District unification can save $$, but comes at a price, school officials say
As deepening deficits force layoffs and at least one school closure in the area so far, administrators are looking for ways to stretch their educational dollars.
More than 40 western county educators turned out Thursday night for a workshop on state guidelines for combining school districts, which was hosted by the Nevada County Superintendent of Schools Office.
Some of the county’s 10 public school districts have expressed interest in consolidating services, Nevada County Superintendent Holly Hermansen said.
In a 2009 study done by her office, consolidating districts wouldn’t necessarily result in a fiscal savings unless the combining districts also agreed to close school campuses.
“It is something people are going to talk about whenever we’re faced with cuts like this,” Hermansen said. “But combining districts doesn’t always save you money.”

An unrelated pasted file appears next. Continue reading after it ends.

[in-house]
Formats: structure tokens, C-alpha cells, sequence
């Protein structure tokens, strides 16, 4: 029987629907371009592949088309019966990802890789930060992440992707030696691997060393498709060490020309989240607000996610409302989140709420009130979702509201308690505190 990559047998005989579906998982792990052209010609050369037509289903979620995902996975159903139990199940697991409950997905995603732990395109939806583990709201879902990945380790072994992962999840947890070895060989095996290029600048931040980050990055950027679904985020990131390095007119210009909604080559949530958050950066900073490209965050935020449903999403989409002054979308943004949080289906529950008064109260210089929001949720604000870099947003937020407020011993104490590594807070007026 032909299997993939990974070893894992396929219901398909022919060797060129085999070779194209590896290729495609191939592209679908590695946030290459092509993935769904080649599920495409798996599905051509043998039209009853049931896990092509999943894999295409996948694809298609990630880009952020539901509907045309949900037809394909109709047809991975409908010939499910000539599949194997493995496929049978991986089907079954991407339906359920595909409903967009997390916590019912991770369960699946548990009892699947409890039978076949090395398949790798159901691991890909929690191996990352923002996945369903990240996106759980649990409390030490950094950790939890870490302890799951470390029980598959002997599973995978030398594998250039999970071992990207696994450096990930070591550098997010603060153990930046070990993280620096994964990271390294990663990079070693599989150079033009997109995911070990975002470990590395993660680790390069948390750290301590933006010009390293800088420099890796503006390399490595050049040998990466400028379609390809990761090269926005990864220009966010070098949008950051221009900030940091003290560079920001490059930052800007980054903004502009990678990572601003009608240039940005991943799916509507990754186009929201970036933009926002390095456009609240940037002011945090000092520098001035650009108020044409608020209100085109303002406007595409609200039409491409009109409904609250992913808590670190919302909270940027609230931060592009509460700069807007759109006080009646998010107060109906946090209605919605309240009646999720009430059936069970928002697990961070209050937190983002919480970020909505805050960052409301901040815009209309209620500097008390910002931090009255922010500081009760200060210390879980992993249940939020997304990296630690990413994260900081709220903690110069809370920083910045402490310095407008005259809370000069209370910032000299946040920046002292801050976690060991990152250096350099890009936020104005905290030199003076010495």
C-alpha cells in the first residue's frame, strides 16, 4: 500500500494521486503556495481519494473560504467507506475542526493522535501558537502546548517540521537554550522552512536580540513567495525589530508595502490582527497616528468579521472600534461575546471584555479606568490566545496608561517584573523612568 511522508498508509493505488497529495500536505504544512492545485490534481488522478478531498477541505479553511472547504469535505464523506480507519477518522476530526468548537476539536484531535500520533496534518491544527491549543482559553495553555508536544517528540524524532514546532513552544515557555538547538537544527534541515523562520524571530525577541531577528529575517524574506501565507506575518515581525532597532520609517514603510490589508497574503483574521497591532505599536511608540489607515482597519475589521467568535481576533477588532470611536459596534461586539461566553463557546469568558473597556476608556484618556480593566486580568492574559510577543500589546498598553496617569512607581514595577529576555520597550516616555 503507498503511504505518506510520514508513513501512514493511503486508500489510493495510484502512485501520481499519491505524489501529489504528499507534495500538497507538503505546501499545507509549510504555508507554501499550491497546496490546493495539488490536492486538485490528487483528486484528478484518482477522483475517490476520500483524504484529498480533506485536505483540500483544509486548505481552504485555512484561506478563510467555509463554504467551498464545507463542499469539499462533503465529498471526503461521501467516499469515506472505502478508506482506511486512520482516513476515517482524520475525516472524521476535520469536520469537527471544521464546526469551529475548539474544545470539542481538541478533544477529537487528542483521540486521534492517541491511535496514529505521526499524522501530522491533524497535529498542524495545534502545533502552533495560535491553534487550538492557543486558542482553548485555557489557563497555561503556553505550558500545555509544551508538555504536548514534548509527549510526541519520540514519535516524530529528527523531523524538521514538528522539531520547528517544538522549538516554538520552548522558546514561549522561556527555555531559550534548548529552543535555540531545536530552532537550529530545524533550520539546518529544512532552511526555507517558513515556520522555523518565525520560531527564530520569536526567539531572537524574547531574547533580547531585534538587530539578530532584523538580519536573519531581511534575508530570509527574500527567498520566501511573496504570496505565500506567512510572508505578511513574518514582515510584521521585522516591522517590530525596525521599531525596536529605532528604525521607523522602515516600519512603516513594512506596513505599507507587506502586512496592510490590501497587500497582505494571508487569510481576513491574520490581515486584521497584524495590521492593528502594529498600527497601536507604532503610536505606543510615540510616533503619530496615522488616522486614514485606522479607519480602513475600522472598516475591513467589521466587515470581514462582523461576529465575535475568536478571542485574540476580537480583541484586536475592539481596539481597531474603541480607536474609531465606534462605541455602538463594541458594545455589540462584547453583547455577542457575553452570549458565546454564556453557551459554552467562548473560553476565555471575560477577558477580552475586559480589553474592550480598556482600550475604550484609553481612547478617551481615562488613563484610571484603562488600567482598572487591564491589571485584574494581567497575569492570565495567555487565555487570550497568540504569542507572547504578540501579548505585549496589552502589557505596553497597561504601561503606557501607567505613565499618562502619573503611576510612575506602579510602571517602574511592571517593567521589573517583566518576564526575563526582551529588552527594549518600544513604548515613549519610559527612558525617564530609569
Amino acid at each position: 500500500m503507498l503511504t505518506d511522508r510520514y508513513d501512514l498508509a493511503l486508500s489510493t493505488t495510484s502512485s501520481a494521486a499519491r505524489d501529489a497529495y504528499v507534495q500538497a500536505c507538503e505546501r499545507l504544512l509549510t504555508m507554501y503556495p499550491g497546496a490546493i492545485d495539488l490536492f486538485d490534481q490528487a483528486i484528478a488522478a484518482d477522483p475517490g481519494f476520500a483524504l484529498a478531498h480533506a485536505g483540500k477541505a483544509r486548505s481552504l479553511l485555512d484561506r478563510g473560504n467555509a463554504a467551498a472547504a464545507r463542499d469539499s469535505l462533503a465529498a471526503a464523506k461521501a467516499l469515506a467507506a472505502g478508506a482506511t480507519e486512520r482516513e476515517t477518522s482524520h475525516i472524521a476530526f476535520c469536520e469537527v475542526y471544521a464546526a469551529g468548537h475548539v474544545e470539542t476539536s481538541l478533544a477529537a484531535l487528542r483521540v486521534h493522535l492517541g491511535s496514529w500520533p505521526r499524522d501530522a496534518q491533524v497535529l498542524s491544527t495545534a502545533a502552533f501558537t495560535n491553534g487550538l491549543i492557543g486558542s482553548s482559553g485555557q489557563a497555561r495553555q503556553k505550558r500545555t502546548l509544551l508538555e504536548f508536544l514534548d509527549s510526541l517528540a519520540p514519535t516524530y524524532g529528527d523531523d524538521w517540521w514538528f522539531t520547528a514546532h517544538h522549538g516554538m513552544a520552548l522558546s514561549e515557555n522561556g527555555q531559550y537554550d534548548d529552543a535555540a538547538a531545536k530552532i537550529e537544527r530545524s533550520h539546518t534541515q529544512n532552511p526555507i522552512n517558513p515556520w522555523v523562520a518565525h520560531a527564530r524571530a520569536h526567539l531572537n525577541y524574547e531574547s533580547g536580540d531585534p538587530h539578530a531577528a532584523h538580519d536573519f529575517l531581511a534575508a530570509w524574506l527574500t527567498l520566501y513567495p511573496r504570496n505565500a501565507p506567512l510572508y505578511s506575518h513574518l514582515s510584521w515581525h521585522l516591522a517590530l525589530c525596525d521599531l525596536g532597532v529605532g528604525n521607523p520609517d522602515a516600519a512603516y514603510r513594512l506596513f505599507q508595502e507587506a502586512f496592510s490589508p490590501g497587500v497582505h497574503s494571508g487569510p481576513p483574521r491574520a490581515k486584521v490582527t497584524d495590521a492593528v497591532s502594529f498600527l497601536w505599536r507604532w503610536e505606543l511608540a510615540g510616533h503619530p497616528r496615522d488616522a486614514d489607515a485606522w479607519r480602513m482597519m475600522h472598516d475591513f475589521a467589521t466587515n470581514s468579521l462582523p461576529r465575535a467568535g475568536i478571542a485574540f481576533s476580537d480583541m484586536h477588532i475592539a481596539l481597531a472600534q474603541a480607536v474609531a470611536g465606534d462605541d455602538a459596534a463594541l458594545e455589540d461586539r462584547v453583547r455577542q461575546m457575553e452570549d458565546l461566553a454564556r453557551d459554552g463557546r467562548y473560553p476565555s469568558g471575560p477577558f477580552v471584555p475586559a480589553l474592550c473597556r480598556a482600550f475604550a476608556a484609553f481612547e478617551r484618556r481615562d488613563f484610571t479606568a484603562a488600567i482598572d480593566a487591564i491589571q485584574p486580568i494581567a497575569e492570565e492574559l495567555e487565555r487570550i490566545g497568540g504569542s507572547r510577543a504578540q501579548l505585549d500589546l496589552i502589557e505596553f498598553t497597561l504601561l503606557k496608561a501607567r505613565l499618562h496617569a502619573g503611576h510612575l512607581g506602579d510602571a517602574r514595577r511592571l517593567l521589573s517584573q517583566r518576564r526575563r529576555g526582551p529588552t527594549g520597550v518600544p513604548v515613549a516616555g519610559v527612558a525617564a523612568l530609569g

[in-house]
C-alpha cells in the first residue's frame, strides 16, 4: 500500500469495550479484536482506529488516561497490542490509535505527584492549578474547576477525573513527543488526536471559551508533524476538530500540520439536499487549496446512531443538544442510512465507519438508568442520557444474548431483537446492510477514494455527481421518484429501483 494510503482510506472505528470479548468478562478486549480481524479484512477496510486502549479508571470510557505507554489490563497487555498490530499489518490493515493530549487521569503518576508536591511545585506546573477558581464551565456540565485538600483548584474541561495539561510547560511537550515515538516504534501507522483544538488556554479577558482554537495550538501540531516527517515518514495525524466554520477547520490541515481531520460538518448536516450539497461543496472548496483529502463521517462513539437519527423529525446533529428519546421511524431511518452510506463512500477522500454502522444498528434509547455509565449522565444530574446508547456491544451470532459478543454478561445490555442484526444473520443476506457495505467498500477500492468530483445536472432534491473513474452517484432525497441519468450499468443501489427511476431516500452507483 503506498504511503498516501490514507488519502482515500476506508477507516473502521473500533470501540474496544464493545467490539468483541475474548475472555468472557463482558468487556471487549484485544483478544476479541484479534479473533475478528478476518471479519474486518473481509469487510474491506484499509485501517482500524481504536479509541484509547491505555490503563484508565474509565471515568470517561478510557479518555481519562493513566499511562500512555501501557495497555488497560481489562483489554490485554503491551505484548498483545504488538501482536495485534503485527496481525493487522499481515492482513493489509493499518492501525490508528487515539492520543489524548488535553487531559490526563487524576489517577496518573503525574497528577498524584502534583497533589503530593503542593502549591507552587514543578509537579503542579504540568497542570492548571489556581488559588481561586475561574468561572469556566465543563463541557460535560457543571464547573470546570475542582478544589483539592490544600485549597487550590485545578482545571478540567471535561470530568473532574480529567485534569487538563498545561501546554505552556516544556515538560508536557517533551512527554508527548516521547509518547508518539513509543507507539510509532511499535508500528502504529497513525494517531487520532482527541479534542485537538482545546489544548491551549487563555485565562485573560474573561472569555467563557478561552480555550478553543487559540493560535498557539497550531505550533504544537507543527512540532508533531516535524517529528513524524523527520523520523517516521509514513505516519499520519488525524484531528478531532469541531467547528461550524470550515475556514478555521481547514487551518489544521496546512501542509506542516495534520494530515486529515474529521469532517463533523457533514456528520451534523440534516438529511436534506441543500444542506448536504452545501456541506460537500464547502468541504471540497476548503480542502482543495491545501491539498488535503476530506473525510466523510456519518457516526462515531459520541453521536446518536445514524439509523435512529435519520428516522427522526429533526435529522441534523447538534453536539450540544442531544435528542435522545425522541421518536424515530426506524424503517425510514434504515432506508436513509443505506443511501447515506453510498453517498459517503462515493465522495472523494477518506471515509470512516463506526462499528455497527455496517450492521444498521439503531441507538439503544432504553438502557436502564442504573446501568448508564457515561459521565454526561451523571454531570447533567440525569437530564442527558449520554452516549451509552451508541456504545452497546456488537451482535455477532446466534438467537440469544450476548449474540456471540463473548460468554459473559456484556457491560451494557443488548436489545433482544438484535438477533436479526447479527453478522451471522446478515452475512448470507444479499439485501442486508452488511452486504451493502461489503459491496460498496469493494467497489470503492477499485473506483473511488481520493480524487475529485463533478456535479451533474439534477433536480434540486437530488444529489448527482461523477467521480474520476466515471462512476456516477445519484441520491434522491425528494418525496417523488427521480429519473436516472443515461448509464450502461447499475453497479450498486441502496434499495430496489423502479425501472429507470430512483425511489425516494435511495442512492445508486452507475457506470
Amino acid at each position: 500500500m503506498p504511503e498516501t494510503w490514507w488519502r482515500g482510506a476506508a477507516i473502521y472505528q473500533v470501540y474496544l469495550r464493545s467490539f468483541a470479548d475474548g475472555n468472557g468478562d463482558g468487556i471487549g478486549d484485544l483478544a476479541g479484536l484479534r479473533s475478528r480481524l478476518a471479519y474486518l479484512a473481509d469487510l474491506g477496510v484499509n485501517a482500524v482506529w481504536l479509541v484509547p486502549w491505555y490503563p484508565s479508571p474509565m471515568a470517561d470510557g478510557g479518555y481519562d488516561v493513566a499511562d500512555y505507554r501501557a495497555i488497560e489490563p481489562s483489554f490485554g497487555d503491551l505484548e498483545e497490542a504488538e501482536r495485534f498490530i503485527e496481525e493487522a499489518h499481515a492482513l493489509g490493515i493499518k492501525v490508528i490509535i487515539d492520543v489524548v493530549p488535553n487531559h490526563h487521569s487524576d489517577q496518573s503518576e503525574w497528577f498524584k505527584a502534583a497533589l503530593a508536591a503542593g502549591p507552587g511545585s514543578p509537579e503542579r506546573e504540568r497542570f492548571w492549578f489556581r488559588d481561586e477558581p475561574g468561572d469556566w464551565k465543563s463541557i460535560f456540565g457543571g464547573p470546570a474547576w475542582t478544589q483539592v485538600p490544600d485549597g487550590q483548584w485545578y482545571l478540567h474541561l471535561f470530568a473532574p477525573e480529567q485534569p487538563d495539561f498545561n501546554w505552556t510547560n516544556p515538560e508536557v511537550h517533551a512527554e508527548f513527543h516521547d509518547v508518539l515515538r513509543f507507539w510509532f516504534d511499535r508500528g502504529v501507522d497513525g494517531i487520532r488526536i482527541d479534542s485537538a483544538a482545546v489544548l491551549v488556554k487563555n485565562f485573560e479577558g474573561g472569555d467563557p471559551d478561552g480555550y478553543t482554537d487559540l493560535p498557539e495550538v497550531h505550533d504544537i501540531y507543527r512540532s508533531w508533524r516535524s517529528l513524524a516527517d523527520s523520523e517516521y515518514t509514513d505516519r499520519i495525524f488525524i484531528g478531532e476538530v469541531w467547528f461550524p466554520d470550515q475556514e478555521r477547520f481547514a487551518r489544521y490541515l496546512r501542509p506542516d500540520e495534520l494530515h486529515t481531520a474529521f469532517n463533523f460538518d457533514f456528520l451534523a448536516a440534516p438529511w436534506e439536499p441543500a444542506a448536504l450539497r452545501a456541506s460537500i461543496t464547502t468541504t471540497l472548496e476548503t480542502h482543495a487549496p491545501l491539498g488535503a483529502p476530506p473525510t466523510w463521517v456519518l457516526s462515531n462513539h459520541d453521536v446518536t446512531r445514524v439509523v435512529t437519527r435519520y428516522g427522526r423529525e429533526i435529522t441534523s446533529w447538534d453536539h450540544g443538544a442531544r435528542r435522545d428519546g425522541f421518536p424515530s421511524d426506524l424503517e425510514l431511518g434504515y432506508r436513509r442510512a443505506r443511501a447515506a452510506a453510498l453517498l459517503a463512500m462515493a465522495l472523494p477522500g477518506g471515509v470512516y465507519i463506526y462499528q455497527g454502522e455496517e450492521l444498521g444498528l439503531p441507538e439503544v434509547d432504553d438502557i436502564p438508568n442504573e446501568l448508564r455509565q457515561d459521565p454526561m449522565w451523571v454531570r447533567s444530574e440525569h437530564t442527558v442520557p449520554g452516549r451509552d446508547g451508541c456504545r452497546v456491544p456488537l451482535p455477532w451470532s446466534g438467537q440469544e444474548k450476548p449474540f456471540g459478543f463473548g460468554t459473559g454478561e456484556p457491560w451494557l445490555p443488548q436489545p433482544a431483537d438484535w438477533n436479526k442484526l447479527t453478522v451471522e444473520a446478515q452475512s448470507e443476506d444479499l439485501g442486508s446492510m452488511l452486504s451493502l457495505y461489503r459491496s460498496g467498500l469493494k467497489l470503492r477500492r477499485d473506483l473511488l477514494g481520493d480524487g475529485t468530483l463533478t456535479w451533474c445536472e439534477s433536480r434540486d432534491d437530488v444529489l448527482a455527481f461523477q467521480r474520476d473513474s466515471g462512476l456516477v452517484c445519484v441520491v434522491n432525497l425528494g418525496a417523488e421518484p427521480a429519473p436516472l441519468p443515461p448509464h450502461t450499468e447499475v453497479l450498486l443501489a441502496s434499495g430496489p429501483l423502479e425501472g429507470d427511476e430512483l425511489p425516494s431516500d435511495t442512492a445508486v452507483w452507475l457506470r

Hermansen is seeking election for the superintendent post, to which she was appointed after her predecessor Terence McAteer resigned to take a job in Southern California.
A representative from the state’s office of education, Larry Shirey, said Thursday school districts can choose to combine for both fiscal and educational reasons. Districts can save money by unifying and maximizing the amount of federal and state dollars they are eligible for. But unifications can be a long and tedious process and almost always would need to be voted on by the general public. A unification that closes schools, Shirey said, isn’t always popular.
“Especially in these small communities where a school also serves as a community center,” Shirey said.
Some local districts already combine some services: Grass Valley Union School District serves as the lunch kitchen for all of the western county elementary and middle schools. Ready Springs and Pleasant Valley districts share a superintendent.
To contact Staff Writer Kyle Magin, e-mail email@example.com or call (530) 477-4239.
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